Then two months ago, we started emailing again and she suggested we visit her. We took her up on her offer and headed to Holzkirchen, some 35km south of Munich. The first day was somewhat wasted by bad weather so we spent most of our time catching up indoors and cooking dinner: a fusion of Malaysian, German and French dishes!
The next day, we ventured out to Tegernsee for a hike up the mountains. We walked past a farmhouse, which was quintessentially Bavarian in its architecture. The houses are part-brick part-wooden, with encircling balconies that are perfect for sitting out on a warm summer evening.
As we hiked up the mountain, we were greeted by splendid views of a lake and mountains on the other side. As this was a pretty miserable summer with temperatures constantly plummeting to near-winter levels, paradoxically we enjoyed a breath-taking view of snow-capped mountains. The snow would have normally melted by May, when we visited.
The air was fresh and the grass and leaves, truly green.
It started raining sometime after we struggled up this road, and so we decided to head for some lunch rather than hike in miserable weather.
I can’t quite remember which restaurant we went to, but it was a Bavarian restaurant serving traditional Bavarian food. We headed for a late lunch…it must have been 2pm but the place was packed with people. A sure sign of good food! As we walked past several tables to ours, I thought I saw ice-cream being served on a plate. Rather odd, I thought!
Little did I know until my friend ordered the same dish, that it wasn’t ice-cream, but ‘Obatzda’, a traditional Bavarian ‘snack’ of cheese served with onions and pretzel sticks! I hadn’t noticed the onions earlier, you see! 🙂 It really looked like two scoops of ice-cream! It tasted very nice, the fresh onions giving a nice zing to the otherwise mild cheese.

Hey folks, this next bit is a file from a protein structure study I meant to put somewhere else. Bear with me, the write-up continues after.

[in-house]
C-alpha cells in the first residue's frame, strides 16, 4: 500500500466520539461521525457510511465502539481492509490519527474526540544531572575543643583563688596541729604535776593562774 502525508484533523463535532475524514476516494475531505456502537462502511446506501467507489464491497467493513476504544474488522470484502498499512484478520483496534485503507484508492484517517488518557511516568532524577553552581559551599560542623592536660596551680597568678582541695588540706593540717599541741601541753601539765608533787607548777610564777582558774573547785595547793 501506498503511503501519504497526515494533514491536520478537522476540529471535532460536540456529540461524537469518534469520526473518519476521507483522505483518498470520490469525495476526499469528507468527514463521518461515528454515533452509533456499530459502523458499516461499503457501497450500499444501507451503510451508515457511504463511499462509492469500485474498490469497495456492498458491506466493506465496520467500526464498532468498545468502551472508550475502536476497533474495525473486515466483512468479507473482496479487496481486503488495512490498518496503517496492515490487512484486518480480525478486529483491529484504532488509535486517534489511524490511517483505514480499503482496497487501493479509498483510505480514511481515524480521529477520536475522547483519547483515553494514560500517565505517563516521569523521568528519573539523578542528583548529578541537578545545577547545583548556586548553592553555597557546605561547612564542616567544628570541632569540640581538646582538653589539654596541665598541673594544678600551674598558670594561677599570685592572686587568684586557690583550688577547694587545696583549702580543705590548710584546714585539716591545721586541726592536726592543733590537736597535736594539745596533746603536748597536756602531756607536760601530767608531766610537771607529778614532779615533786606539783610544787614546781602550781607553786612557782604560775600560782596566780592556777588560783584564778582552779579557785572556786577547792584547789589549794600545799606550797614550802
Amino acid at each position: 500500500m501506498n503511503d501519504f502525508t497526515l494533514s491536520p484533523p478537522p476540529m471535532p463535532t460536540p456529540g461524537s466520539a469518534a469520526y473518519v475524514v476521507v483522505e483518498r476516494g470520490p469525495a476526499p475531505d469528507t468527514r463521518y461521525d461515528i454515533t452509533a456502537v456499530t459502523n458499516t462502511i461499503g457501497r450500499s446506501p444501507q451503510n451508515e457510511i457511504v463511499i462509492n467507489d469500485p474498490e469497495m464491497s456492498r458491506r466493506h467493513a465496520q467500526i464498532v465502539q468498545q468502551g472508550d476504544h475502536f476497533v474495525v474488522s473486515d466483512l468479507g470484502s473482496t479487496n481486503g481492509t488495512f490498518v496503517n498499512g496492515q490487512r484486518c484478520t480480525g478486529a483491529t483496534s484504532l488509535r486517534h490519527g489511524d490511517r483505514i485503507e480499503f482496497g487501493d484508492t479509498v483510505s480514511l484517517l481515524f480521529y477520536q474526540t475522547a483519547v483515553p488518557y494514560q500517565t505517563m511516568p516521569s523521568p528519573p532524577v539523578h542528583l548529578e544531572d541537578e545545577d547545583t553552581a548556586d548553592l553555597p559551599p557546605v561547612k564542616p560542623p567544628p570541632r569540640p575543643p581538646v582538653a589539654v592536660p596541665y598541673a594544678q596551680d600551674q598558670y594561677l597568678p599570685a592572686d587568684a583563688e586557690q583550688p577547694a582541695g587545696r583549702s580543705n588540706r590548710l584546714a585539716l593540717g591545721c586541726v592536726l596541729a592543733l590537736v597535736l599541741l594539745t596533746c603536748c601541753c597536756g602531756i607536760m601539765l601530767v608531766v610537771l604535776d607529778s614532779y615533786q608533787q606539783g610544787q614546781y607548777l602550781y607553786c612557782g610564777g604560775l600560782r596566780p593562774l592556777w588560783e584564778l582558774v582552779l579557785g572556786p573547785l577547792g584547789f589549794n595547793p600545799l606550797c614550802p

Bubbles ordered ‘schweinaxe’, another traditional Bavarian dish of pork knuckle and potatoes. It came served with a knife stuck into the pork! It kind of made me wonder whether schweinaxe had its literal origins in ‘swine with axe,’ and to honour the traditional slaughtering came served with a knife! 🙂
I thought this shot of Bubbles’ beer was quite nice. So was the beer! I’m not usually a beer drinker but I felt the beer in Germany was real good.
My food was the last to arrive: potato fritters with sauerkraut, but I was too famished by then and not in the mood to take any more photos!
Later that evening, we bade farewell to K and headed back to Munich reluctantly. I couldn’t help but contemplate nostalgically about how we’ve played a part in each other’s lives all these years. She couldn’t be more Asian with her stacks of Chinese books and Indian recipe books, and I moved halfway across the world to live in the land she exposed me to through her letters.
Has your life been enriched by penpals? Tell me about your experience or just yap away about anything else! I’d love to hear from my readers.